In a recent paper titled "The effect of pollution on crime: Evidence from data on particulate matter and ozone" by Burkhardt et al in the Journal of Environmental Economics and Management, the authors show something startling! For the first time, this study showed the effect of short-term air pollution exposure (PM 2.5 and ozone) on several categories of crime, with a particular emphasis on aggressive behaviour.
Interestingly, the study finds that increased air pollution has a positive effect on violent crimes, specifically assaults! The dataset spans around 397 counties in the US and, therefore, represents a sizeable component of the US population.
Does this really ring a bell for Indian cities? Of course, in many cases we have argued that results from the developed world cannot be extrapolated to Indian conditions.
In this case, however, it should be noted that we, the Indians, are probably getting too used to pollution! The seasonal spike in pollution in the national capital region (NCR) and Delhi, which should now be appropriately described as the 'haze capital', is now an annual affair!
Can this really lead to a spike in violent crimes? This remains a working hypothesis: In NCR, which has been reporting one of the worst air qualities and high crime rates, is there a causal relation between these two 'evils' (as opposed to 'goods' that are assumed to increase human benefits as defined in neoclassical economics)?
NCR probably stands as the biggest example across the world on the 'worst' practices that need to be followed for urban environment management.
The May 2018 report by The Air-Weather-Climate (AWC) Research Group shows pollution in NCR apportioned by source. It refutes the claim that agricultural stubble burning is the prime cause of increase in primary particulate matter (PPM) in the air.
The contribution of the agriculture sector is very low (~16 ìg/m3) in the total PM 2.5 during winters, as the bulk is contributed by residential (~80 ìg/m3) and industrial (~70 ìg/m3) sectors.
However, as per a recent analysis conducted by Sayanangshu Modak of ORF, with the bulk of the stubble burning taking place within a span of 15-20 days, the short-term spike in PPM levels gets attributed to the agricultural sector. This happens largely during the interim period between kharif and rabi seasons.
This was noted in a recent research published in Nature Sustainability. The attempt to conserve groundwater has led the Punjab and Haryana governments to delay the kharif sowing season in June by weeks, which leads to harvesting by October-November.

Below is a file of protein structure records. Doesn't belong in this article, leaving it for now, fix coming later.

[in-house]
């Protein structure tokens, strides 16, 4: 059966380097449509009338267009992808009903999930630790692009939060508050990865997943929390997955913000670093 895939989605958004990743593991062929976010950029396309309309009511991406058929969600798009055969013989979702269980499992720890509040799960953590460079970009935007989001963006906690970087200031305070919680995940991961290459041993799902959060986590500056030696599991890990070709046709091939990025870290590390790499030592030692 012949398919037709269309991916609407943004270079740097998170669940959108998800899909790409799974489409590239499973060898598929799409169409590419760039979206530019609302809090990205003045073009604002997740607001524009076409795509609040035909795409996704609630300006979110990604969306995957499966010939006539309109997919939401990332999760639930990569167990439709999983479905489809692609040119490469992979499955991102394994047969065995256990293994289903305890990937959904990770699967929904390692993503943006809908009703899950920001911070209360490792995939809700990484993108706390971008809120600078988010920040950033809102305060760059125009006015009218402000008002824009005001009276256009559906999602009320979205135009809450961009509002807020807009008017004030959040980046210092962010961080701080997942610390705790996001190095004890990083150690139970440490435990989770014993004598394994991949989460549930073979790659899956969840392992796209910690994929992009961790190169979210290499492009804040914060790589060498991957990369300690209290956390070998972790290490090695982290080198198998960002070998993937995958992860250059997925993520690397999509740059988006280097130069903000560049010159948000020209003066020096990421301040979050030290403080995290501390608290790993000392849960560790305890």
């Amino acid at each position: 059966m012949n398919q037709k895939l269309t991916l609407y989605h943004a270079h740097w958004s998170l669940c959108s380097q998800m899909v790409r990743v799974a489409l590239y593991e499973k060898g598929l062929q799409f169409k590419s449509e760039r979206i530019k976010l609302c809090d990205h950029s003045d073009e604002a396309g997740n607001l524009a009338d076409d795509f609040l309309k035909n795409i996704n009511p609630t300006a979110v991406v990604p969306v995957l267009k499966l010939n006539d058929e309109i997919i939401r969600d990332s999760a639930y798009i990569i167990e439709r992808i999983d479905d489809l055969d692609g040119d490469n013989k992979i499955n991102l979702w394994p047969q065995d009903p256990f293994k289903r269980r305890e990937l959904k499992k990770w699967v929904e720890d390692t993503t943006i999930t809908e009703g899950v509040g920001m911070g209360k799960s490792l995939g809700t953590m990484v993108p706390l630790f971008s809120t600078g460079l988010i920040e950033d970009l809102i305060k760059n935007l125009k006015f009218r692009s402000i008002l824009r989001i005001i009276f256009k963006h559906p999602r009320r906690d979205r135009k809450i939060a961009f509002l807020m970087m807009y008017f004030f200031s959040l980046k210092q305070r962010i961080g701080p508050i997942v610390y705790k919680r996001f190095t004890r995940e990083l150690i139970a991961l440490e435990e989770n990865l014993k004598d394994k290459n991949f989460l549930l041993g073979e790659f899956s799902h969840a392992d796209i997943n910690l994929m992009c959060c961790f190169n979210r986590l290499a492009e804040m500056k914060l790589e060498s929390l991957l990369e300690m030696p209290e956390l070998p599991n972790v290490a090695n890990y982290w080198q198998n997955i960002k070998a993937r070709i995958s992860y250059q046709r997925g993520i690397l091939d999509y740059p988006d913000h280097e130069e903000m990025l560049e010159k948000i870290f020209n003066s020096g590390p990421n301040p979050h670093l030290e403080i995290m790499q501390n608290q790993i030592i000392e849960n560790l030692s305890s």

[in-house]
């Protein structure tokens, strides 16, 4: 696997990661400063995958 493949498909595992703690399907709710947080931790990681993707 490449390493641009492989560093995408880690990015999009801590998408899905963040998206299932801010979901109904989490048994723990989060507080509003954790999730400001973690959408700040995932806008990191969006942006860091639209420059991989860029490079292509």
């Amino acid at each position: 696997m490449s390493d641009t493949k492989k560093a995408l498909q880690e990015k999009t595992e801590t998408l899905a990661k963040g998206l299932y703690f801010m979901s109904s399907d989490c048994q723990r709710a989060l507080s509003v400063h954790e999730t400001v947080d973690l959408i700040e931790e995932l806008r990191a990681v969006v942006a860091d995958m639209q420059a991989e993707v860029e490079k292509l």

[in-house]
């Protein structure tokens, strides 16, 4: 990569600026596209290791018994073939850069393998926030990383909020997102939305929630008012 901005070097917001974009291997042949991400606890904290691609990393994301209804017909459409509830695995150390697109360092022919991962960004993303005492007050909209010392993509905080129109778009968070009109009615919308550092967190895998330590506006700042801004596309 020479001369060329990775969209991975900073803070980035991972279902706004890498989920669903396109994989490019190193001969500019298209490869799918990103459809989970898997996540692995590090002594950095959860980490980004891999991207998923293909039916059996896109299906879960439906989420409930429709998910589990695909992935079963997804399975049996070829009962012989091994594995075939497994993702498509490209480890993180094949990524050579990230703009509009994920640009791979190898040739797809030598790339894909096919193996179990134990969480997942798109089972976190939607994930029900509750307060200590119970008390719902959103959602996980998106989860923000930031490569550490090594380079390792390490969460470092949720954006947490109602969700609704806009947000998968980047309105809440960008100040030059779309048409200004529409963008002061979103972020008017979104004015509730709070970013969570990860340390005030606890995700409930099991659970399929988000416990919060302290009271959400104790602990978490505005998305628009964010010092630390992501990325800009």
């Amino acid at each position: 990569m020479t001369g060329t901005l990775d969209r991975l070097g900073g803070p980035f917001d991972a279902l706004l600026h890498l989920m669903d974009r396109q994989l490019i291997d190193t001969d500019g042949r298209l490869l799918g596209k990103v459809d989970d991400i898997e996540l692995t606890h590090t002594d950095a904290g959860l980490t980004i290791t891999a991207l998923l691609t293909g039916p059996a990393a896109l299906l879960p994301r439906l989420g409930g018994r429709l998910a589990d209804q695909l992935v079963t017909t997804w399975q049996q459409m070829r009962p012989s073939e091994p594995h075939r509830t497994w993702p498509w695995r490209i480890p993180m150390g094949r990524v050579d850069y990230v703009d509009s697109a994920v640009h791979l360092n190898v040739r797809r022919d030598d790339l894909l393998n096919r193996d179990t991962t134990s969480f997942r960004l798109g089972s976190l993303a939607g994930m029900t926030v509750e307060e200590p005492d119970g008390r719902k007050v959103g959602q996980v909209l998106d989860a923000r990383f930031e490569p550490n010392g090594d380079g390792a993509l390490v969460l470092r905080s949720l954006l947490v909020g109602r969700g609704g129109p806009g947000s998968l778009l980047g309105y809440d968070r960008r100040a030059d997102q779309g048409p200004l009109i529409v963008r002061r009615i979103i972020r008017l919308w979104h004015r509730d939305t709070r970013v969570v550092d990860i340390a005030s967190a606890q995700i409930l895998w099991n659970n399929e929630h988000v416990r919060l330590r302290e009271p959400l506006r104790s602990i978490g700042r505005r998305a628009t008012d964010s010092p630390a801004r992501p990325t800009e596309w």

This leaves less time to prepare the field for rabi wheat and, therefore, the traditional practice of stubble burning that was phased out over months is reduced and concentrated to short period of time.
What's to blame?
Does this take away the fact that pollution levels over the last few years have shown a serious spike especially immediately after Diwali?
Now, the question is who or what is responsible for Delhi-NCR's unbearable air quality? The stubble burning or the festival? We need a more targeted source apportionment study to consider the time span of the spike.
There is no harm in reiterating that the cost of air pollution is huge for Delhi! The pollution cost imposed on the nation is to the tune of 8.5 per cent of the country's GDP in 2013 because of the cost imposed by labour-day losses and increased social costs, as per a World Bank study.
Meanwhile, an IIT Bombay study found that air pollution imposed a cost equivalent to 0.71 per cent of India's GDP on Mumbai and Delhi in 2015. Delhi has failed in its endeavours to manage pollution over many years.
Where's the data?
It ranks third among 23 states in the achievement of terms of Sustainable Development Goals (SDGs), according to an ORF study, which develops a comprehensive SDG index that is also claimed to be an indicator for ease of doing business. Delhi's rank on SDG13, related to climate action, is 22.
So, if Delhi's score was any better on air pollution - which has 39 per cent weightage on the SDG 13 index and 3 per cent weightage overall - its ease of doing business would have been even better.
The national capital needs a more comprehensive approach than a piecemeal one like the Odd-Even Rule. Earlier, I have written in this space about the low utility of this approach, as it excludes commercial vehicles from the traffic management scheme.
The Graded Response Action Plan (GRAP) implemented in Delhi is largely influenced by Beijing's experience. It needs to be noted here that GRAP's success in Beijing essentially entailed pre-emptive preventive measures, rather than reactive measures, as is the case with Delhi.
Delhi must determine sources of pollution in the period of spike before devising a comprehensive plan that entails interventions in agriculture through crop diversification, use of polluter's pay principle, regulations and phasing out of peak traffic hours.
The steps taken by the government are neither preemptive, nor planned. They are knee-jerk and ad-hoc.
(The writer is Director, ORF Kolkata.)
(Courtesy of Mail Today)